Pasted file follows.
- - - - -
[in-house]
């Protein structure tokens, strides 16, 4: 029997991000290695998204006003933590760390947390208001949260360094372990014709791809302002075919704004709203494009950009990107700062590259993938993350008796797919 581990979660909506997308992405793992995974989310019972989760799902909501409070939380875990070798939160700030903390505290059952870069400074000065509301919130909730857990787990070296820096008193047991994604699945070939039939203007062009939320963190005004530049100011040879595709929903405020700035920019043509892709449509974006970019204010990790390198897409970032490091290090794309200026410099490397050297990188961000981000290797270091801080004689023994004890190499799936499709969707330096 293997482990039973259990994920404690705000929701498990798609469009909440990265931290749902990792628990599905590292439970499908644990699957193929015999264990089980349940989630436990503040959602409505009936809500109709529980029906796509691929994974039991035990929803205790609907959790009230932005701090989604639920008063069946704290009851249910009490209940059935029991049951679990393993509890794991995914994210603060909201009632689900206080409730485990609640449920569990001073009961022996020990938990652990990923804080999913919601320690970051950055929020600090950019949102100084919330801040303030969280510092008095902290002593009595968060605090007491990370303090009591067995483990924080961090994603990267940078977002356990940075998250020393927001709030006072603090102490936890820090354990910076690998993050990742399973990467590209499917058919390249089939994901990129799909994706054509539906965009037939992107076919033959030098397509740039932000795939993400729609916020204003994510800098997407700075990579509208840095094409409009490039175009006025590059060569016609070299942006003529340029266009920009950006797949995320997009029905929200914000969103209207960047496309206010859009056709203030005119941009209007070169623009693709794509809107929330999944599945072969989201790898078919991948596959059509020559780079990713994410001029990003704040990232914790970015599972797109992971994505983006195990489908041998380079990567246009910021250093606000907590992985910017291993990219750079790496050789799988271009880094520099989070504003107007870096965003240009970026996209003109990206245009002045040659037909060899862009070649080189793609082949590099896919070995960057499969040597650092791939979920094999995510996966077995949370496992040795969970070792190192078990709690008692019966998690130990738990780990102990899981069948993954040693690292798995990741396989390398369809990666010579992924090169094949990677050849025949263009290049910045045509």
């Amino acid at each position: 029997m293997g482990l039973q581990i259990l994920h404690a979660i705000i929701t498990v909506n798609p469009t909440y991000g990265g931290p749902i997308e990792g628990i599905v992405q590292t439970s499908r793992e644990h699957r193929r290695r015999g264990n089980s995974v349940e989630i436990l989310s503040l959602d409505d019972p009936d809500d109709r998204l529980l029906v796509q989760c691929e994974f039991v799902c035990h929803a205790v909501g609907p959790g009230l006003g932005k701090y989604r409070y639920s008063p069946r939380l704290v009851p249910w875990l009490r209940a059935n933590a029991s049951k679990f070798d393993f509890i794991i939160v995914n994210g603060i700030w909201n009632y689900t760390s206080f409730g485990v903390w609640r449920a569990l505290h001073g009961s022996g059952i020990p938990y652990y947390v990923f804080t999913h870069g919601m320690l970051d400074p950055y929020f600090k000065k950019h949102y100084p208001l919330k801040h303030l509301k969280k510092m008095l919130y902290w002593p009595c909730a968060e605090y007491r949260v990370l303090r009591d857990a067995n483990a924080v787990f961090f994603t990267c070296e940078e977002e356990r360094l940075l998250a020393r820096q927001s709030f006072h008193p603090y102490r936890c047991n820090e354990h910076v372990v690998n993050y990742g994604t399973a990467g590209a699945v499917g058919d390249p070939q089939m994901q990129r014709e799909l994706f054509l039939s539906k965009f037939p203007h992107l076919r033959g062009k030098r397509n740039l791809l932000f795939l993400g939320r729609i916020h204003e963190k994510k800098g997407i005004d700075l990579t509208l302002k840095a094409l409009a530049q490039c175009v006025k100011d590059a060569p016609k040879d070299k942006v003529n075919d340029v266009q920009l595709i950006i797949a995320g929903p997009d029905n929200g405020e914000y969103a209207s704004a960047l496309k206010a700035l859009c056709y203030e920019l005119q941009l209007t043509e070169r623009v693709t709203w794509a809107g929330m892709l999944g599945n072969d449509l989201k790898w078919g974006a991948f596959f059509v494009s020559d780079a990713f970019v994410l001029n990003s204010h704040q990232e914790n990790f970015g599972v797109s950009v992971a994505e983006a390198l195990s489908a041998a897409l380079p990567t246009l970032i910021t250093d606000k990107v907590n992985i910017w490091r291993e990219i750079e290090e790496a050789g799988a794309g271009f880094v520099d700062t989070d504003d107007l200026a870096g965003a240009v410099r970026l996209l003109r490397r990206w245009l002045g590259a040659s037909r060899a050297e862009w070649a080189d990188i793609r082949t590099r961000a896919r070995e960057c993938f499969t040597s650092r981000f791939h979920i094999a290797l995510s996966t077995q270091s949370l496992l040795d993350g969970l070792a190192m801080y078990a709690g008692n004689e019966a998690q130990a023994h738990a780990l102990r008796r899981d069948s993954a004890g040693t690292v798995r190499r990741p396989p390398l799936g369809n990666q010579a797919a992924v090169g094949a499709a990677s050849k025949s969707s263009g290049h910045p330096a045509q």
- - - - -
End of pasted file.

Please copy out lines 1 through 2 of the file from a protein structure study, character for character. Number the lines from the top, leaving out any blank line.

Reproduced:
[in-house]
């Protein structure tokens, strides 16, 4: 029997991000290695998204006003933590760390947390208001949260360094372990014709791809302002075919704004709203494009950009990107700062590259993938993350008796797919 581990979660909506997308992405793992995974989310019972989760799902909501409070939380875990070798939160700030903390505290059952870069400074000065509301919130909730857990787990070296820096008193047991994604699945070939039939203007062009939320963190005004530049100011040879595709929903405020700035920019043509892709449509974006970019204010990790390198897409970032490091290090794309200026410099490397050297990188961000981000290797270091801080004689023994004890190499799936499709969707330096 293997482990039973259990994920404690705000929701498990798609469009909440990265931290749902990792628990599905590292439970499908644990699957193929015999264990089980349940989630436990503040959602409505009936809500109709529980029906796509691929994974039991035990929803205790609907959790009230932005701090989604639920008063069946704290009851249910009490209940059935029991049951679990393993509890794991995914994210603060909201009632689900206080409730485990609640449920569990001073009961022996020990938990652990990923804080999913919601320690970051950055929020600090950019949102100084919330801040303030969280510092008095902290002593009595968060605090007491990370303090009591067995483990924080961090994603990267940078977002356990940075998250020393927001709030006072603090102490936890820090354990910076690998993050990742399973990467590209499917058919390249089939994901990129799909994706054509539906965009037939992107076919033959030098397509740039932000795939993400729609916020204003994510800098997407700075990579509208840095094409409009490039175009006025590059060569016609070299942006003529340029266009920009950006797949995320997009029905929200914000969103209207960047496309206010859009056709203030005119941009209007070169623009693709794509809107929330999944599945072969989201790898078919991948596959059509020559780079990713994410001029990003704040990232914790970015599972797109992971994505983006195990489908041998380079990567246009910021250093606000907590992985910017291993990219750079790496050789799988271009880094520099989070504003107007870096965003240009970026996209003109990206245009002045040659037909060899862009070649080189793609082949590099896919070995960057499969040597650092791939979920094999995510996966077995949370496992040795969970070792190192078990709690008692019966998690130990738990780990102990899981069948993954040693690292798995990741396989390398369809990666010579992924090169094949990677050849025949263009290049910045045509």